OpenAI has released GPT-4, its latest artificial intelligence model that it claims exhibits “human-level performance” on several academic and professional benchmarks such as the US bar exam, advanced placement tests and the SAT school exams.
The new model, which can be accessed via the $20 paid version of ChatGPT, is multimodal, which means it can accept input in both text and image form. It can then parse and respond to these queries using text.
OpenAI said it has embedded its new software into a variety of apps including language-learning app Duolingo, which is using it to build conversational language bots; education company Khan Academy, which has designed an online tutor; and Morgan Stanley Wealth Management, which is testing an internal chatbot using GPT-4 to retrieve and synthesise information for its employees.
The model’s ability to accept images and text as input means it can now generate detailed descriptions and answer questions based on the contents of a photograph. The company said it has teamed up with Danish start-up Be My Eyes — which connects people with visual impairments to human volunteers — to build a GPT-4-based virtual volunteer that can guide or help those who are blind or partially sighted.
GPT-4’s predecessor, GPT-3.5, captured the imaginations of millions of people late last year who experimented with the question-and-answer chatbot ChatGPT.
According to OpenAI, GPT-4 is its “most advanced system yet”. It claims it is more reliable and able to handle nuanced queries far better than its predecessor. For instance, GPT-4 scored in the 90th percentile on the Uniform Bar Exam taken by would-be lawyers in the US compared to ChatGPT, which only reached the 10th percentile.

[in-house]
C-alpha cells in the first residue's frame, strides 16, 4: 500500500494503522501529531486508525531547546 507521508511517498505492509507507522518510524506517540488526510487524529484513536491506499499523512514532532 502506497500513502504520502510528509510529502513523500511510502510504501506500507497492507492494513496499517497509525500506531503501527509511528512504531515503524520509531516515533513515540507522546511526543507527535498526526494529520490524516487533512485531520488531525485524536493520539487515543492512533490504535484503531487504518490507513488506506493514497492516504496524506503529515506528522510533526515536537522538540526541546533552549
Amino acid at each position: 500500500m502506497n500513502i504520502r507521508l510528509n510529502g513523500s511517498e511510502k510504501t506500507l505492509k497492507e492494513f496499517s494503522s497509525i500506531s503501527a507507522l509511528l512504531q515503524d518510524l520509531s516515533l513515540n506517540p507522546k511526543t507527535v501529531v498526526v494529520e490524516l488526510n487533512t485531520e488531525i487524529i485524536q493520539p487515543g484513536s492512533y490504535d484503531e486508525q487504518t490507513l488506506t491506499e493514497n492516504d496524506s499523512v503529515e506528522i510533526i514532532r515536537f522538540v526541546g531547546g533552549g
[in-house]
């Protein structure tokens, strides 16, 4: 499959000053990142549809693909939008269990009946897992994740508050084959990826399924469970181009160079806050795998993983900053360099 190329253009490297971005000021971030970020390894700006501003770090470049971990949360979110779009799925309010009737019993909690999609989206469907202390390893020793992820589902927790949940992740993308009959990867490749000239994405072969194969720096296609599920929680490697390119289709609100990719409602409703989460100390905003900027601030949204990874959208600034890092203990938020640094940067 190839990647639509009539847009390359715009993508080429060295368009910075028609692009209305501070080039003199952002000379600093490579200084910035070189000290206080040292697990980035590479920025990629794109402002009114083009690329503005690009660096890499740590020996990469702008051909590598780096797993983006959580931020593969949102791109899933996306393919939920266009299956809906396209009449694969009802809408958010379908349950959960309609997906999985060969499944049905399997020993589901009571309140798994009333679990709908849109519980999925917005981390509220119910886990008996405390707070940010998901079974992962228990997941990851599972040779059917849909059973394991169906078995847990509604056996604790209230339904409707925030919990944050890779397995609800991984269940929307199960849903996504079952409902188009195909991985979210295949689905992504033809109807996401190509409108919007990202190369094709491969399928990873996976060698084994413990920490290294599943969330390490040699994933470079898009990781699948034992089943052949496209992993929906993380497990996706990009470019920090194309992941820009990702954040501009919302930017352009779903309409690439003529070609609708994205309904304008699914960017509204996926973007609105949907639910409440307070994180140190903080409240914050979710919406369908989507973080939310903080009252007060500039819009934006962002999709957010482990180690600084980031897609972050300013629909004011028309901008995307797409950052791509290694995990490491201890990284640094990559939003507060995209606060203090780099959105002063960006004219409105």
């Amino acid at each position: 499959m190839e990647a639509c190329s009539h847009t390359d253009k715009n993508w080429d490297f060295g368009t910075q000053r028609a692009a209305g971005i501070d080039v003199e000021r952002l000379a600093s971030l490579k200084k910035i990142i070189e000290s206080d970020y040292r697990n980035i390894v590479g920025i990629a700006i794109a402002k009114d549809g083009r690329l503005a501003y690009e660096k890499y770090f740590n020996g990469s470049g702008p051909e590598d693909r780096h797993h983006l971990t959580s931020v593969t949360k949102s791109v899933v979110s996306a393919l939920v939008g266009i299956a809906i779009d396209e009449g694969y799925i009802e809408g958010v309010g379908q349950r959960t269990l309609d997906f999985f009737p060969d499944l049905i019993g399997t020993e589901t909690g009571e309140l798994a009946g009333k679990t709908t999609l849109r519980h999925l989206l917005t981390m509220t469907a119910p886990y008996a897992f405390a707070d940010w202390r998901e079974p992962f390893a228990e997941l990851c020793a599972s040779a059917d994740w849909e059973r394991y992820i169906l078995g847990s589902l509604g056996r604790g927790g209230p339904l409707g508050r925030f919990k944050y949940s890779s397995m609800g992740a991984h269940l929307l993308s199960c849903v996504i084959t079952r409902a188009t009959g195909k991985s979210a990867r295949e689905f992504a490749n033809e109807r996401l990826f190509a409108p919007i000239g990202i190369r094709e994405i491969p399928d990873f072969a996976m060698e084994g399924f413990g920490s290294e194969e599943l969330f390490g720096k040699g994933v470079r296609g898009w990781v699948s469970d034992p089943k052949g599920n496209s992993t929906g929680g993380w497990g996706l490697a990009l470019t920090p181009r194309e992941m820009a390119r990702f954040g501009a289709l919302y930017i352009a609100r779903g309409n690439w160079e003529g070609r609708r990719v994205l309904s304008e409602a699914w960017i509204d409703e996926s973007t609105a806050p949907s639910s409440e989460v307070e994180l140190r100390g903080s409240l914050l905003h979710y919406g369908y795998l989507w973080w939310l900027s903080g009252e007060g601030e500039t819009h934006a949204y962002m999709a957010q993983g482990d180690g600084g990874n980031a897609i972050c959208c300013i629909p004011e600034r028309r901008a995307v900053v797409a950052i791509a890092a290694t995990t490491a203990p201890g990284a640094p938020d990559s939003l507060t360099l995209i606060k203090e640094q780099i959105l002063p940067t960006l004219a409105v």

The company noted some problems, however: “Despite its capabilities, GPT-4 has similar limitations to earlier GPT models: it is not fully reliable (eg can suffer from ‘hallucinations’), has a limited context window, and does not learn from experience.”
“Care should be taken when using the outputs of GPT-4, particularly in contexts where reliability is important,” the company added.
Earlier this year, Microsoft confirmed a “multibillion-dollar investment” in OpenAI over several years, placing a bet on the future of generative AI — software that can respond to complex human queries in natural-sounding language. GPT-4 will underpin Microsoft’s Bing chatbot, which had a limited release earlier this year. Microsoft is also expected to announce its integration into its consumer products in coming days.
Meanwhile, Google has opened up its own conversational chatbot, Bard, to a limited pool of testers and announced that it will allow customers of Google Cloud to access its large language model PaLM for the first time to build applications.
OpenAI, which had published some details of previous models such as GPT-3, said it would not reveal any details about the technical aspects of GPT-4, including the architecture of the model, what data it was trained on or the hardware and computing capacity used to deploy it, because of competitive and safety concerns.
To test out the harms of the technology, the company put GPT-4 through stress tests and set out the risks it foresees around bias, disinformation, privacy and cyber security. It revealed GPT-4 can “generate potentially harmful content, such as advice on planning attacks or hate speech. It can represent various biases and world views . . . it can also generate code that is compromised or vulnerable.” OpenAI said it can provide detailed information on how to conduct illegal activities, including developing biological weapons.
The company said it also worked with an external organisation to test whether GPT-4 was capable of carrying out autonomous actions without human input and concluded that it was “probably” not yet capable of this.
Additional reporting from Richard Waters